How Financial Inclusion Can Fight Poverty
Roughly 1.7 billion adults around the world are unbanked and most unbanked adults live in developing countries. Unbanked people have limited political, economic and social power and influence. For roughly half of the world’s unbanked who come from the most impoverished 40% of households in their economies, inaccessible financial services compound problems of poverty. Financial inclusion can fight poverty as it opens doors for people to improve their lives. The pace of technological advancement around the world is bringing universal access to financial services closer to fruition.
The Global Unbanked
Unbanked people are not connected to any type of financial institution. The most commonly cited reasons for being unbanked are not having enough money, account expenses, the distance of financial services and insufficient documentation. Nearly half of the unbanked population falls into just seven economies. The highest numbers of unbanked people are in China and India. It can be clearly noted that banking and poverty are closely related.
“Financial tools for savings, insurance, payments and credit are a vital need for poor people, especially women, and can help families and whole communities lift themselves out of poverty,” says Melinda Gates. Without a bank account, people cannot sufficiently save and the cash is not well protected. The digital economy also has the benefit of keeping a clear record of financial activities, which banks can use when underwriting loans. Loans are among the financial tools that are essential to financial growth and stability.
The Gender Gap
Women make up the majority of the unbanked population in most developing countries. Women may face deepened or additional gender-based barriers to account ownership, rooted in financial institutions, governments or society.
Financial institutions often lack products and policies that are gender-inclusive. For instance, women may find it difficult to obtain the identification or the assets needed to open and maintain an account, sometimes due to government-enforced barriers. Additionally, banking-related expenses are also a burden for women looking to enter the formal economy. Finally, the responsibility of unpaid household labor, along with barriers to education, keep many women from earning enough money to access financial services.
The Societal Roles of Women
Women may earn sufficient money but could be part of society that does not allow for them to connect to a financial institution.
For instance, the tradition of men being the head of household and in control of the finances leaves some women with little to no influence in matters of money. Approximately one in 10 women in developing countries are not involved in spending decisions involving their own earnings.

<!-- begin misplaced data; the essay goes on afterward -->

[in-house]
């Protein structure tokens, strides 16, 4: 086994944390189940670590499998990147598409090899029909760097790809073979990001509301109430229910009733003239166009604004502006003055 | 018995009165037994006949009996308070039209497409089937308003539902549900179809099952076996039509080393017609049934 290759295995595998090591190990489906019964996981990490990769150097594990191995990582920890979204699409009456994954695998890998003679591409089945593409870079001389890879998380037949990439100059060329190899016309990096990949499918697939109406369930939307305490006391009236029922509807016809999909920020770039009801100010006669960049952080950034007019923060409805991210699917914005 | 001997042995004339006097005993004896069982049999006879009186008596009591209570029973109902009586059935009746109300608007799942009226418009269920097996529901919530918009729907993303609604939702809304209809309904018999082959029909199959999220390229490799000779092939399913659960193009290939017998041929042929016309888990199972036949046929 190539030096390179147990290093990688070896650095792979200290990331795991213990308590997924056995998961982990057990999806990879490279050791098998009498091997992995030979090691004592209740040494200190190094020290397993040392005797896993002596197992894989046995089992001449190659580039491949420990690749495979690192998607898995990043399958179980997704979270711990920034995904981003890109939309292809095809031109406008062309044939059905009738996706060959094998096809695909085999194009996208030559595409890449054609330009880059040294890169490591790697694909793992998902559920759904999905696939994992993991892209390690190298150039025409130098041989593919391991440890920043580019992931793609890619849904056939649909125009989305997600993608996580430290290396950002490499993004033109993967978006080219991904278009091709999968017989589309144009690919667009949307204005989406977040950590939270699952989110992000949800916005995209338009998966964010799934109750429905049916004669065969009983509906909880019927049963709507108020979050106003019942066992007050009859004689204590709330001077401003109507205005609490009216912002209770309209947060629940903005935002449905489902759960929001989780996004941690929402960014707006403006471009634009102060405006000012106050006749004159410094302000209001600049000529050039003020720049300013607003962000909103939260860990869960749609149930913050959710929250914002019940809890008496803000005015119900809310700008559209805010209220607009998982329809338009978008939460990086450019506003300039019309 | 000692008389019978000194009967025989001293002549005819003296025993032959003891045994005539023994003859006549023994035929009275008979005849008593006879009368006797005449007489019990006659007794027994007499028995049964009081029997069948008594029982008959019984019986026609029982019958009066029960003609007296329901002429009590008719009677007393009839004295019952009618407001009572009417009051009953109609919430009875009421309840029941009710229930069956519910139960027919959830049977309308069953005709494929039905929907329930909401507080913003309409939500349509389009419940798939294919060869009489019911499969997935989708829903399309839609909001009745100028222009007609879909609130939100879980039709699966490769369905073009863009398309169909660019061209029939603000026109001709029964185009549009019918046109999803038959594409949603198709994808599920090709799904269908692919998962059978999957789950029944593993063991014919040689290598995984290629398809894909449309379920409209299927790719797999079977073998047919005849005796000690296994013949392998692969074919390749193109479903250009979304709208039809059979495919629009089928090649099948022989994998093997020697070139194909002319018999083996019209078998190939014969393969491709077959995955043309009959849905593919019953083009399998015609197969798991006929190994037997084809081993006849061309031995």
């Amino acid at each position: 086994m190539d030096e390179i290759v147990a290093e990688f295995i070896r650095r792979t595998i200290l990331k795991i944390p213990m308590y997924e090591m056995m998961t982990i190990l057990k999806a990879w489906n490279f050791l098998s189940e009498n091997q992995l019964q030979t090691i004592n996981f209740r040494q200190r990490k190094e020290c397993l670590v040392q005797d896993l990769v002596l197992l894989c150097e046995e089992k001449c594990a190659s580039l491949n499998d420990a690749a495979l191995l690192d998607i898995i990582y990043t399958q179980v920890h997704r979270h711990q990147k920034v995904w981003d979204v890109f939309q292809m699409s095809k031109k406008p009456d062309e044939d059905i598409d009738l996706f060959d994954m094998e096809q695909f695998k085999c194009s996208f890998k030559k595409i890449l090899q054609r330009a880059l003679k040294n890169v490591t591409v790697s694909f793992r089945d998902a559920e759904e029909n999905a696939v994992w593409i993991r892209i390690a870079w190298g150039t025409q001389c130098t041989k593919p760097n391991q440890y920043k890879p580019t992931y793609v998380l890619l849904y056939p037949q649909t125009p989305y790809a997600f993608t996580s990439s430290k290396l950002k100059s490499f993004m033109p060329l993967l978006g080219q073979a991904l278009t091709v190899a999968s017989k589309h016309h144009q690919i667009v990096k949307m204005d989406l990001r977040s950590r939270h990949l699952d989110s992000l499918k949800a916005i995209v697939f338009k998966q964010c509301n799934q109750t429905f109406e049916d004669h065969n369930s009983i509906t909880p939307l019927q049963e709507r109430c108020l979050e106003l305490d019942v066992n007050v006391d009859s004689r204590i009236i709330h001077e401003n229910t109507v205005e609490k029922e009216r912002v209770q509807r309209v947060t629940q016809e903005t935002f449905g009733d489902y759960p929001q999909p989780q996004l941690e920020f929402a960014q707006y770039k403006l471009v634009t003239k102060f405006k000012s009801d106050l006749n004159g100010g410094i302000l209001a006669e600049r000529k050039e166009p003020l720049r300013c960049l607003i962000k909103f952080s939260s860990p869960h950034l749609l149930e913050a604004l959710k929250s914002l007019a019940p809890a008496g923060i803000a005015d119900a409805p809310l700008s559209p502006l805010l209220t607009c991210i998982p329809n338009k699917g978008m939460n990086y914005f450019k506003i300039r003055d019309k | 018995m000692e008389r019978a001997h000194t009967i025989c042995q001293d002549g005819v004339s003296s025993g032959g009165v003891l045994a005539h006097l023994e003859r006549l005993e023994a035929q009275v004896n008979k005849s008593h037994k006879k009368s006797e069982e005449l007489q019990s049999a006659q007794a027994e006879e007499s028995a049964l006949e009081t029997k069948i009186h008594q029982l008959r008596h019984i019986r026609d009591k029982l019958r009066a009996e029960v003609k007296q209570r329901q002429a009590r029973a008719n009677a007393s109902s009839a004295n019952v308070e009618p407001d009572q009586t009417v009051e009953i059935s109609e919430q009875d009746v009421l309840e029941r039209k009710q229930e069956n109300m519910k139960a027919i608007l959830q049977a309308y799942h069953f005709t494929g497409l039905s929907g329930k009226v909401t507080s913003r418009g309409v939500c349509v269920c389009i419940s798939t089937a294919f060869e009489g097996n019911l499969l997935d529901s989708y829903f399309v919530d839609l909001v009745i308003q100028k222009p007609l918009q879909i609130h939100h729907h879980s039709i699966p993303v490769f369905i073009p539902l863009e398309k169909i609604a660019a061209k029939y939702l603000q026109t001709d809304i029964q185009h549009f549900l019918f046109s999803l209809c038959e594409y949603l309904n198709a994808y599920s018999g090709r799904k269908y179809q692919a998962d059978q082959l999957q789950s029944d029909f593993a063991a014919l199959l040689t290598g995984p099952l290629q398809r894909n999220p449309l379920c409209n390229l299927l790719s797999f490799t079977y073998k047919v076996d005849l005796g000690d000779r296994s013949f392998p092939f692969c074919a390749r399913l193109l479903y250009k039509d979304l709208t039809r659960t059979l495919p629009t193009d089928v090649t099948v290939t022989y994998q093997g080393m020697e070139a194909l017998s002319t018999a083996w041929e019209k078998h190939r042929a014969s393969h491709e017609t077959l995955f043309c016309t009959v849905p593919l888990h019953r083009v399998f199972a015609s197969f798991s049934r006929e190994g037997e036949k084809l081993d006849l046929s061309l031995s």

Women’s Empowerment for Poverty Reduction
Women must be part of financial inclusion efforts as they are integral to fighting poverty. Bill Gates explains that women are most likely to be behind the decisions that benefit the family. More women-led businesses and reduced inequalities are ways that an emphasis on financial inclusion for women can further a nation’s development.
Financial Inclusion Using Fintech
An emerging industry is making strides in financial inclusion. Financial technology (fintech) can be described as technological innovations in the processes and products of financial services. Fintech offers solutions to many of the problems at the root of financial exclusion. A fundamental problem is the lack of time or money to travel to distant financial institutions. Fintech has given users the convenience of accessing their accounts and financial services on a mobile device.
Fintech development has been gaining momentum since the COVID-19 pandemic began. Touchless transactions and banking reduce the risk of transmitting COVID-19 and have led many to embrace digital payment, in business and in personal practice. Fintech leaders are proving that underserved communities can be reached through financial technologies. Significantly, this helps foster financial stability for the formerly excluded.
Female-led fintech, Oraan, is working toward financial equality in Pakistan because women make up 48% of the population but only 6.3% of the formal economy. Oraan developed a platform that allows for digital savings groups. Savings groups can help empower women and ensure financial equity as they are well-established financial tools.
The Road to Universal Access
Because financial inclusion can fight poverty, digitized financial services are an effective way to improve access and inclusion. Online banking communities are empowering individuals and opening up opportunities for economic growth. By facilitating conversations about finances, informing underserved groups on the best financial practices and ensuring digital finance infrastructure is accessible, the world can make greater strides toward financial inclusion.
– Payton Unger